Thursday, September 15, 2011

20,000 Jews seeking to make Aliya to Israel as Israel, Turkey relations deteriorate | Blog – Free Christian Network

20,000 Jews seeking to make Aliya to Israel as Israel, Turkey relations deteriorate

September 12, 2011 04:34am
The Bible gives us a last days prophecy concerning the Aliya of the Jewish people. The hebrew word "Aliya" means to "go up" and it's a term meaning to go up to Jerusalem. Jews were commanded three times a year to "go up" to Jerusalem, "Aliya" to celebrate the three main Jewish feast. A spring feast, a summer feast, and a fall feast.
The spring feast would be 'Pesach" which is hebrew for Passover, this commerorates God deliverance of the Jewish people from Egypt. The summer feast would be "Shavout" or in the greek, Pentecost, which means 50. The fall feast would be "Sukkot" or Tabernacles. Three of these sevenfeast are found in Leviticus 23, Deuteronomy 16:16 gives us these three feast and the Jews responsiblity to go up to Jerusalem three times a year.
Jews have been making Aliya to Israel since 1897, culminating in the rebirth of the State of Israel, May 14, 1948. Since than more Jews have been making Aliya to Israel. The Jewish prophet Zephaniah stated in Zepheniah 3:10
From beyond the rivers of Ethiopia my suppliants, even the daughter of my dispersed, shall bring mine offering
In 1991 the Israeli Government and several Jewish orginizations air lifted Ethiopian Jews due to the Ethiopian Government being toppled. these Ethipian Jews also known as "Beta Jews" were air lifted to Israel. The Israeli Government in 36 hours used 34 IAF C-130s and EL Al cargo planes and transported 14,325 Ethiopian Jews. Operation Moses air lifted Beta Jews in November 21, 1984 and ending on January 5, 1984. There were 8,000 Ethiopian Jews air lifted to Israel due to severe famine in the Sudan. The Arab countries pressured the Sudan to stop the airlift. Operation Joshua in 1985 brought 800 Jews Ethiopia Jews to Israel. these last days "Aliya" of Jews coming to Israel, Opration Solomon, Moses, and Joshua all set the end time scenerio. With 20,000 Turkish Jews looking to make Aliya to Israel, due to inceasing fears of deteriorating realtions between Israel and Turkey, is setting the stage for Bile prophecy to be fulfilled.

Friday, September 9, 2011

Ethiopia celebrates New Year 7 years behind Gregorian calendar | African news, analysis and opinion – The Africa

On September 12, Ethiopians will be celebrating the dawn of a new year – 2004. For the initiated this may sound anomalous but Ethiopia, a country of more than 80 million people, is behind time... literally.



The Horn of Africa country uses its own calendar and for them it is still 2003 which began on September 11, 2010 of the Gregorian calendar. There is a 276 year difference between the Ethiopic and Coptic calendars.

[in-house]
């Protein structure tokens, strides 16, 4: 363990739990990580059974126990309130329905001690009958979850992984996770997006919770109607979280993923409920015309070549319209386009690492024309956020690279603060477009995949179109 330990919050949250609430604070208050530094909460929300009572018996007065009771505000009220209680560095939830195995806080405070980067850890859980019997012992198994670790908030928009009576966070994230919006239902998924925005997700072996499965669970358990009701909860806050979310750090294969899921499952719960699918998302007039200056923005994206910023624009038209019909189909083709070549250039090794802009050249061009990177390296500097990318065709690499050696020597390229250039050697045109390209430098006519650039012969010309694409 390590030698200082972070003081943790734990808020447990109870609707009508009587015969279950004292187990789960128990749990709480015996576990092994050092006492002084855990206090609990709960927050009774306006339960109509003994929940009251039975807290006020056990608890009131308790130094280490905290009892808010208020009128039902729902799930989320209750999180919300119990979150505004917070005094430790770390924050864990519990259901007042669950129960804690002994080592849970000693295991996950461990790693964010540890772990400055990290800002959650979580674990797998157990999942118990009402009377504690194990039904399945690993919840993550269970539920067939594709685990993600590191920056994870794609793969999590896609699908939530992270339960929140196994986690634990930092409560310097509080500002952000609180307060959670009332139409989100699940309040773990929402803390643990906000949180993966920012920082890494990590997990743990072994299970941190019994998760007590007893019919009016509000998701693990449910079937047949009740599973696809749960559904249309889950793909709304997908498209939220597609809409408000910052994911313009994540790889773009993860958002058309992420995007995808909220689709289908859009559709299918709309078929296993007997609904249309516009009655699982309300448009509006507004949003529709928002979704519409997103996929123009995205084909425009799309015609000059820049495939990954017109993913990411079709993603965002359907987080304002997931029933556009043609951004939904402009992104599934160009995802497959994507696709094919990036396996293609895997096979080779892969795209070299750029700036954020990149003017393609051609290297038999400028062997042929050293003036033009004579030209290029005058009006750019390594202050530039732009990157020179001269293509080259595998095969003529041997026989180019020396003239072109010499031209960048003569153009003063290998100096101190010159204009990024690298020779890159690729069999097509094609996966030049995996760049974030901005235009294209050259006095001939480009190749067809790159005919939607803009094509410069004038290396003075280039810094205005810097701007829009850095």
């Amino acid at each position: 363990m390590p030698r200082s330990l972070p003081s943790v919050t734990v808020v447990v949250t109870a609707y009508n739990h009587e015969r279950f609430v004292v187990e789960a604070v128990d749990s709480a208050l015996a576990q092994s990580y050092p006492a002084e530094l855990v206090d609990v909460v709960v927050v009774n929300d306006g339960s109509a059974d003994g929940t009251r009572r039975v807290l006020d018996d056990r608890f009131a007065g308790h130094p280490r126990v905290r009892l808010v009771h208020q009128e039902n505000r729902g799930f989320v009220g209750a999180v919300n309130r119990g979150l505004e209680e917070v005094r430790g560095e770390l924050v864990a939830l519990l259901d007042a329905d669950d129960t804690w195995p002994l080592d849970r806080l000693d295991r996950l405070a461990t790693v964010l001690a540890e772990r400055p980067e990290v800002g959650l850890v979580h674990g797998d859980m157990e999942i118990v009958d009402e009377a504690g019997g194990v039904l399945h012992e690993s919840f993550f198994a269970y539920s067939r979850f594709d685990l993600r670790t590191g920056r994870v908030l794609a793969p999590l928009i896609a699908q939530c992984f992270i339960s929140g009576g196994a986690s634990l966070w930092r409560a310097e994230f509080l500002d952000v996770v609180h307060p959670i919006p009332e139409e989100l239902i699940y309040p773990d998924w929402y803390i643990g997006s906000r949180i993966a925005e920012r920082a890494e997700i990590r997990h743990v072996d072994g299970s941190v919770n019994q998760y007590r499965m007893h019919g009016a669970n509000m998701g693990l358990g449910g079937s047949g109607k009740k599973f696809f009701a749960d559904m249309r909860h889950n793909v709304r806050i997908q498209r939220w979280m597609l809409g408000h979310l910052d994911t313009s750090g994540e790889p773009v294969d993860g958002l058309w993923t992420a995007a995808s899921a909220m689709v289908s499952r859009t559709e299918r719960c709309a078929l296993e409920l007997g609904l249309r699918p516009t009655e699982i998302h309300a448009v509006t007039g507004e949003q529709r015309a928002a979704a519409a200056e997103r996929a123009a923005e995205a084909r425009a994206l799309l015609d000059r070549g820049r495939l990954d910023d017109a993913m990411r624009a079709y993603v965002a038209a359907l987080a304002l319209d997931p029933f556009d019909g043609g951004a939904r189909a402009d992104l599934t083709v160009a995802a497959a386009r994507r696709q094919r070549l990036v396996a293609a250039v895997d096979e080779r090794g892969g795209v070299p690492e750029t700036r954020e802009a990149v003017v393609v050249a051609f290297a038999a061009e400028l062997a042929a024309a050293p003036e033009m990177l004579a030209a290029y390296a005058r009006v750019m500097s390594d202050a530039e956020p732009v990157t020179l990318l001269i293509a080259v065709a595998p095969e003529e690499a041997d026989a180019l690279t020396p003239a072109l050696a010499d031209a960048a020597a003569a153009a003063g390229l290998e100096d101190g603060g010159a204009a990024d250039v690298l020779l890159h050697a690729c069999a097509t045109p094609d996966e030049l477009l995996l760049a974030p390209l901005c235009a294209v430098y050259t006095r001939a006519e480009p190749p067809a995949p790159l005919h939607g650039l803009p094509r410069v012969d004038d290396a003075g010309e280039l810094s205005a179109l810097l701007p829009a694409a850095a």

In spite of this, the Ethiopic calendar is closely associated with the rules and the different calculations influenced by the Coptic church and the Ethiopian Orthodox Tewahido church.

Based on the ancient Coptic calendar, the Ethiopian Calendar is seven to eight years behind the Gregorian calendar, owing to alternate calculations in determining the date of the annunciation of the birth of Jesus Christ.

Ethiopia’s New Year (Enkutatash) means the "gift of jewels".

The Enkutatash tradition dates back to the time when the famous Queen of Sheba returned from her expensive jaunt to visit King Solomon in Jerusalem.

Her chiefs are believed to have welcomed her by showering her with gifts of jewels or inku. But Enkutatash is not exclusively a religious holiday.

The spring festival, which has been celebrated since early times, also symbolises the end of the rainy season accompanied by dancing and singing a cross the green countryside.

It is also the season for exchanging formal New Year greetings and cards among the urban sophisticated as well as the traditional bouquet of flowers.


Ethiopia’s use of a different calendar has always confused foreigners visiting the country.

Keeping appointments with locals is more often than not a nightmare for foreign visitors, who are always encouraged to make it clear when they are making appointments with locals on whether they are referring to local or European time.

For example, Europeans who unknowingly fix appointments for 9 am are surprised when their Ethiopian counterparts turn up at 9 pm.

Ethiopians who usually don’t use the ante meridian (am) and post meridian (pm) timing begin their day at 01 am and end at 12 pm, which is sunset local time.


With the New Year approaching, Ethiopians have already shifted into a festive mood.

The dawn of the New Year, no matter how tough the situation in the country might be, has some power to make people believe that things will turn out for the better. For many Ethiopians, it is a time when new resolutions are considered.